How to teach your child to be a responsible smartphone user

According to reports, a young actress’ smartphone was stolen and her private videos uploaded to the internet. Read this to know how you can prevent the same thing from happening to your child.

On July 10, 2015, a video containing sexually explicit content went viral across the nation. The video allegedly shows a 12-year-old award-winning Filipino actress performing sexual acts in different parts of her home.

The actress, as of press time, has not yet released a statement as to whether or not it was her in the video—though sources say that the video was leaked online after the actress’ smartphone was stolen. Other reports say that a talent manager uploaded the video onto an online forum but did not name the actress.


Following the video scandal, today is the best time to sit down with your child and to talk to them about being responsible with their smartphone. Children need to be reminded that while smartphones are powerful tools for communication, they can also create pictures, videos, and texts that can be uploaded in an instant.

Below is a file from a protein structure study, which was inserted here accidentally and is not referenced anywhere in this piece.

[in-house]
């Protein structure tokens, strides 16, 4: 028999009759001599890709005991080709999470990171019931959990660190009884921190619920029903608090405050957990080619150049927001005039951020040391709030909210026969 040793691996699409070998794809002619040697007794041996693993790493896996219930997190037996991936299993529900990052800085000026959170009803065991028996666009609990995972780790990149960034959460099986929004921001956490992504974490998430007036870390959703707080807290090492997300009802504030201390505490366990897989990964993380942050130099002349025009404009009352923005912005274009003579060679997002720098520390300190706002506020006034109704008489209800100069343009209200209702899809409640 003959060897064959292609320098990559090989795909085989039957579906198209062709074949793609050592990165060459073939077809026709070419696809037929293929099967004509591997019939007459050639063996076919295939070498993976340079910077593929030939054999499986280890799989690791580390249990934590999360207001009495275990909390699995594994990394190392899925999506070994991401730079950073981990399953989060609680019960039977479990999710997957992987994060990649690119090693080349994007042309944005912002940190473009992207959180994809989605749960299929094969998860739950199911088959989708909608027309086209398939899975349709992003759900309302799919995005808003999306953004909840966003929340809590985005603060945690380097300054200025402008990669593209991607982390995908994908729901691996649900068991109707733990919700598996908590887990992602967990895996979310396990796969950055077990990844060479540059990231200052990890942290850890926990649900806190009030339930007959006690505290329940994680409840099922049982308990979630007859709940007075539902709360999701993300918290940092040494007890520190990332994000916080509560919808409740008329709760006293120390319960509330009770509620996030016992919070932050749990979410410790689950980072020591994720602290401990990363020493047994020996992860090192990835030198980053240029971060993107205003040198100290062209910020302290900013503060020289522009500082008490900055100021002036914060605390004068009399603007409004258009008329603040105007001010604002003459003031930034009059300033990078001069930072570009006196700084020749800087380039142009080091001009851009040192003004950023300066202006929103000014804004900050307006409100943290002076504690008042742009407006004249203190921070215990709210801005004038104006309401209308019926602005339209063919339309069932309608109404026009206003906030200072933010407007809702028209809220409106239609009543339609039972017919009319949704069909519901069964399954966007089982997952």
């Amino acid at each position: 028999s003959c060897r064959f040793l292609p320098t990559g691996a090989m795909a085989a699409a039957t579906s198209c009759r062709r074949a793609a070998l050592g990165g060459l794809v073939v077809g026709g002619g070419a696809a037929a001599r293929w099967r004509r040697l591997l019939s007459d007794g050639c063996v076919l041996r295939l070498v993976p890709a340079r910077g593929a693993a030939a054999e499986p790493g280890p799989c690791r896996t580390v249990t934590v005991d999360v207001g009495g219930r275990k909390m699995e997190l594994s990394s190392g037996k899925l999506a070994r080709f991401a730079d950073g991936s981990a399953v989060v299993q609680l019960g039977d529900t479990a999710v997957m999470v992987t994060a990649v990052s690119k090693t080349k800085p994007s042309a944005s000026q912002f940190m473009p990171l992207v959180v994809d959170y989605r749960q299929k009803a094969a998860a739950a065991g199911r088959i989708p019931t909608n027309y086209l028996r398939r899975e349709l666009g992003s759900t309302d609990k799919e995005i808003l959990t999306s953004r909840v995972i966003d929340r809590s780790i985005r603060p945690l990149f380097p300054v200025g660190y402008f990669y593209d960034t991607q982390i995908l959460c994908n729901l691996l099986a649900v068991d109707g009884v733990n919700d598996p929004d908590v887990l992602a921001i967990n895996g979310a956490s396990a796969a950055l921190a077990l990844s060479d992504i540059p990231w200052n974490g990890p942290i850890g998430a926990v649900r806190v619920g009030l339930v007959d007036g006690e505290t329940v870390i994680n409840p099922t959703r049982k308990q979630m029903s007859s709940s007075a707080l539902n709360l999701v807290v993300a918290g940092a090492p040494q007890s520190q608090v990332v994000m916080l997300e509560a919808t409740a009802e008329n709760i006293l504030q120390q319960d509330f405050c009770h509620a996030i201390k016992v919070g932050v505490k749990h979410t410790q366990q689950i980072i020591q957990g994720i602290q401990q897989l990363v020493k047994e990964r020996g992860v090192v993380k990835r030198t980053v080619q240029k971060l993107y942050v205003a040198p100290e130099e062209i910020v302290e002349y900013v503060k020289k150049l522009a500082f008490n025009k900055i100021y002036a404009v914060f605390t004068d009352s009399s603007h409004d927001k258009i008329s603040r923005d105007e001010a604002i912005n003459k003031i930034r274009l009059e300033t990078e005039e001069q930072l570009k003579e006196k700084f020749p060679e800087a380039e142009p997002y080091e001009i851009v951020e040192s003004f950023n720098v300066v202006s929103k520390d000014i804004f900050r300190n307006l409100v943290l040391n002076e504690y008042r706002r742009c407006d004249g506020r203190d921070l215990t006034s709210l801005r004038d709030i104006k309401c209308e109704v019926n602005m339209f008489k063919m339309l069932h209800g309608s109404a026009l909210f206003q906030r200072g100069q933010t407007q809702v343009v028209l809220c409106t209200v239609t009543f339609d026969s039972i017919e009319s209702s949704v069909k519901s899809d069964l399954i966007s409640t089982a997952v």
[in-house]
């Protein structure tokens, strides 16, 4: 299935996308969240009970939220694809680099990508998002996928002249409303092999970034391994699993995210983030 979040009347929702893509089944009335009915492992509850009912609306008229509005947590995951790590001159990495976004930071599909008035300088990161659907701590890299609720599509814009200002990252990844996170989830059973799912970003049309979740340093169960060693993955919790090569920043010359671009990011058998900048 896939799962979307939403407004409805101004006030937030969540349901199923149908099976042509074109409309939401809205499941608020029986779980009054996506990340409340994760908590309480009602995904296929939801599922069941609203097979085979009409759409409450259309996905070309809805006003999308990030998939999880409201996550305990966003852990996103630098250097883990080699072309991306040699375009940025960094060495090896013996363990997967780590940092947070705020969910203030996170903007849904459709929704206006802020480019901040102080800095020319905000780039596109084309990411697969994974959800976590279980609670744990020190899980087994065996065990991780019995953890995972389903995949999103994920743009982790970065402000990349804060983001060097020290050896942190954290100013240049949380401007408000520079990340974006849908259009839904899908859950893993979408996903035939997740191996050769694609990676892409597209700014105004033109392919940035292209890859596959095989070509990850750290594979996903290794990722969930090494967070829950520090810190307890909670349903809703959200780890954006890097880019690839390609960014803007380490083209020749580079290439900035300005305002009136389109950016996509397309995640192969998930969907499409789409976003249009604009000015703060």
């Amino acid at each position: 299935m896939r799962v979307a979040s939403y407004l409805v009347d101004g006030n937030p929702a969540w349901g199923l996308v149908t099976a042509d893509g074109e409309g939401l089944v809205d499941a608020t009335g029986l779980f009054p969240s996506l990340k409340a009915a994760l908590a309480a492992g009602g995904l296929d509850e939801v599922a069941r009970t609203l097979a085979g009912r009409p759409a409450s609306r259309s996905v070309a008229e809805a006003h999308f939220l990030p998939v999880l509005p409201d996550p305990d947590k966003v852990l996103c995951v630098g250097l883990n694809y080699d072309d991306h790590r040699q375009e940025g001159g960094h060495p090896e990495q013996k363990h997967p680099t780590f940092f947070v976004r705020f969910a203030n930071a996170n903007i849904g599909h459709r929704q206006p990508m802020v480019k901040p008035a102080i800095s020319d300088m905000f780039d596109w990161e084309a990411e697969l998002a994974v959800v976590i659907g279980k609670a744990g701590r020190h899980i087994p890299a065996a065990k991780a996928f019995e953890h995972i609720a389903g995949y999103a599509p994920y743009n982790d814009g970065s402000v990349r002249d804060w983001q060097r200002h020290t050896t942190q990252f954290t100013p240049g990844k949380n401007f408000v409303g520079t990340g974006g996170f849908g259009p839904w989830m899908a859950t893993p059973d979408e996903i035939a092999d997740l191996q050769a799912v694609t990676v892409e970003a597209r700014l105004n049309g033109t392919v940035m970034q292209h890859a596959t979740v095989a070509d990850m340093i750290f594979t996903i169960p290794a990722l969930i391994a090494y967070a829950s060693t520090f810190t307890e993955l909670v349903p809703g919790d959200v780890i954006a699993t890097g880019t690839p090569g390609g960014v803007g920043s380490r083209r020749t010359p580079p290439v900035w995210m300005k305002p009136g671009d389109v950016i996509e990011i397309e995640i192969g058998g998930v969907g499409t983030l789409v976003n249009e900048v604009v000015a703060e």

Here are some things that you should bring up with your child:

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Author: Allick Delancy

WE ALL HAVE THE POTENTIAL TO DO GREAT THINGS IN LIFE! The areas of education, psychology, motivation, behavioural coaching, management of stress, anger and conflict, has always interested Allick Delancy. For this reason, over the years he has conducted research in these fields and has experienced great success in writing, lecturing and assisting other persons to develop their fullest potentials. He has obtained a Bachelors of Science in Behavioural Sciences with an emphasis in Psychology and Sociology. Allick Delancy also earned a Masters of Arts degree in Educational Psychology, with general emphasis in Learning, Development, Testing and Research from Andrews University. He has worked in the field of community mediation, education--conducting life skills training (for students, teachers and parents), as well as conducting Functional Behavioural Assessments and developing Functional Behavioural Plans. He also lectures at the Bachelors degree level in Early Childhood and Family Studies, Leadership and Management and co-wrote an undergraduate course in social work.

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